20 years ago today we headed to Platform 9¾ for the first time and began our 1st term at Hogwarts School of Witchcraft and Wizardry. 20 years ago today we first met Harry Potter, Ron Weasley, and Hermione Granger. 
20 years ago today was, unbeknownst to all, a generation defining moment in which J.K. Rowling rekindled the fire her predecessor Tolkien began, sparking the Golden Age of Fantasy.

Saturday, June 17, 2017

The Elenium

Just started The Diamond Throne, book #1 of The Elenium by David Eddings.

An old favorite that had me literally howling with laughter the first time I read it, I look forward to seeing old friends again and reliving an epic adventure in which Church Knights work the magic of other gods and the real tyranny comes from human vices. 

See you in the palace tomorrow, Sir Sparhawk of the Pandion Knights.

Sunday, June 11, 2017

The Tower at Stony Wood

My father and I just finished The Tower at Stony Wood by Patricia A. McKillip.

Inspired by Tennyson's The Lady of Shalott, this book takes the tale to truly mythopoetic heights. A mystery woven in fine thread between several towers, we walked with valiant yet impoverished islanders desperate for freedom from their overlord, a knight journeying through a land of subtle magic and beauty, and a seal-like baker and her children seeing and weaving stories from a mirror in the tower at Stony Wood. And we met some fey sisters who know that an outwardly simple mission can weave the tangled threads of fate and chance together to restore magic and peace.

Happy days to Cyan Dag & Cria Greenwoode, King Regis Aurum of Yves & Gwynne of Skye, Thayne and Craiche Ysse, Sel and Melanthos of Stony Wood, and Idra, Sidera, and Una.

Just finished The Taste of Lightning

The three moons rise.

Just finished The Taste of Lightning by Kate Constable, sequel-companion novel of her Chanters of Tremaris trilogy. Seldom are drug lords and wars used in Fantasy, if ever, but Constable deals with it just as we deals will all else: frank and heart-filled honesty. And a climax fit to sing one's boots on fire.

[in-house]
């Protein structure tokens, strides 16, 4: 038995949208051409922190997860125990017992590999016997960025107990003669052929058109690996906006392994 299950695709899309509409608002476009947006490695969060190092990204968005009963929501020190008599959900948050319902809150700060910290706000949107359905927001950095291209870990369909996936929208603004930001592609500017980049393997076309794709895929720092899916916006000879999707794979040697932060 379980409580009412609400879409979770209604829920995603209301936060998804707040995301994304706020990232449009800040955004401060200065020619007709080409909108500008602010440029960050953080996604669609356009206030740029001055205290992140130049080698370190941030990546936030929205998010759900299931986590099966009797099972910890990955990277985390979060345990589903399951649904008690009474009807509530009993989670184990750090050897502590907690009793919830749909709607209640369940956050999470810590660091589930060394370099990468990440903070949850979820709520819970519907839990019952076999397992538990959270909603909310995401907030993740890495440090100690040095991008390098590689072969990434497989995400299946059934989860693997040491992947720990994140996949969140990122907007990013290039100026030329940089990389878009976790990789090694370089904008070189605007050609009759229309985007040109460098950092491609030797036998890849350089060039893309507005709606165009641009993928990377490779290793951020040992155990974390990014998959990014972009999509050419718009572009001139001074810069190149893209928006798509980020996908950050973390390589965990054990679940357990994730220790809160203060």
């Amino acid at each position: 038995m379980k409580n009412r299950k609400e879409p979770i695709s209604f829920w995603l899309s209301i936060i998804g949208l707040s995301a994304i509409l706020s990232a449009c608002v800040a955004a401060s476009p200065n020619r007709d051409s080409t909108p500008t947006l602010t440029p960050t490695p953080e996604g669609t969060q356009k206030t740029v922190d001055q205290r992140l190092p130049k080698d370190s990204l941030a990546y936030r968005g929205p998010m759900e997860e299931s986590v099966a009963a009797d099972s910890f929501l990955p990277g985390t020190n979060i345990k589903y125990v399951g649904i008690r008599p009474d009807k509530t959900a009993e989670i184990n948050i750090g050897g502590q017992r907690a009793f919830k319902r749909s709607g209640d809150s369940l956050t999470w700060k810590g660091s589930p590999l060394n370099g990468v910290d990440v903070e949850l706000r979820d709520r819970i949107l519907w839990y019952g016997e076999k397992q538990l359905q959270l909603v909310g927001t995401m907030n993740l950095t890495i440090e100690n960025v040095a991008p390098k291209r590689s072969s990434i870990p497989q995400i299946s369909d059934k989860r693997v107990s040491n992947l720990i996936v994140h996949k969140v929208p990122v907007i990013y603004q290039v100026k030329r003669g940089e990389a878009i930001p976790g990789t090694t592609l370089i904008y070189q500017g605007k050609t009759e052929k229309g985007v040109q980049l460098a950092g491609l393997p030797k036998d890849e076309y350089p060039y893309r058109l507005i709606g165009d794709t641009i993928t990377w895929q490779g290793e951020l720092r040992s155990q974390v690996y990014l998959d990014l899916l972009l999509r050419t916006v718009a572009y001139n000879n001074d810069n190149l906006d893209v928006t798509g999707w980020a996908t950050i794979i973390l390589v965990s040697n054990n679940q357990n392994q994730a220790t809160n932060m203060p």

Much work lies ahead, so good job thus far and good luck to you Tansy, Perrin, Skir, Evie, and Beeman (seriously). Please say hello to Calwyn for me, when/if you see her.

Tuesday, June 6, 2017

Downfall vs. Doom

It ironically appears that GRRM heavily based his Doom of Valyria and related events upon the Tolkien's Downfall of Númenor. 

The Downfall of Numenor
The Númenóreans were the strongest and proudest race of humans who ruled a vast overseas empire from their island home, they themselves having distinct physical features that set them apart from other humans (great height). Then, to cut a long story short, they fell from their wisdom and embarked on a deed that promised destruction. But before they fell, Amandil son of Númendil, Lord of Andúnië led his people away and so escaped the utter and complete rupturing and flooding that followed which coupled with the total annihilation of Númenor. His son Elendil would go on to found the Kingdoms of Gondor and Arnor in Middle-Earth.

The Doom of Valyria
In GRRM's A Song of Ice and Fire universe, Valyria was the
strongest and proudest of civilizations, ruling a vast overseas empire from their peninsula  home, they themselves having distinct physical features that set them apart from other humans (purple eyes and silver-gold hair). Exactly how and why they fell remains a mystery, but before the Doom occurred, the daughter of Lord Aenar Targaryen had visions of a cataclysm that would overcome Valyria. A foresight which came true as the Valyrian Peninsula was flooded and shattered beyond repair. Thus he fled to Westeros, where his descendant Aegon the Conqueror would unite the land under the Iron Throne.

Thus in both cases did a noble House flee the vast empire before it's destruction and would go on to be Kings and lords of humans. Of course, Númenor as well as Gondor and Arnor are vastly more noble and humane realms than Old Valyria and Westeros, but the fact still remains.

Thursday, June 1, 2017

Beren and Lúthien (a new Tolkien book)

As he does with everything, Tolkien takes Romantic Fantasy to a whole other level. Indeed, the romance between Beren of the House of Bëor and Lúthien Tinúviel makes the tale of Aragorn and Arwen look tame.

"Among the tales of sorrow and of ruin that came down to us from the darkness of those days there are yet some in which amid weeping there is joy and under the shadow of death light that endures. And of these histories most fair still in the ears of the Elves is the tale of Beren and Lúthien." - J.R.R. Tolkien

(Tolkien often referred to his wife, Edith, as "my Luthien" for the Elf maiden in question was inspired from her)

Sunday, May 21, 2017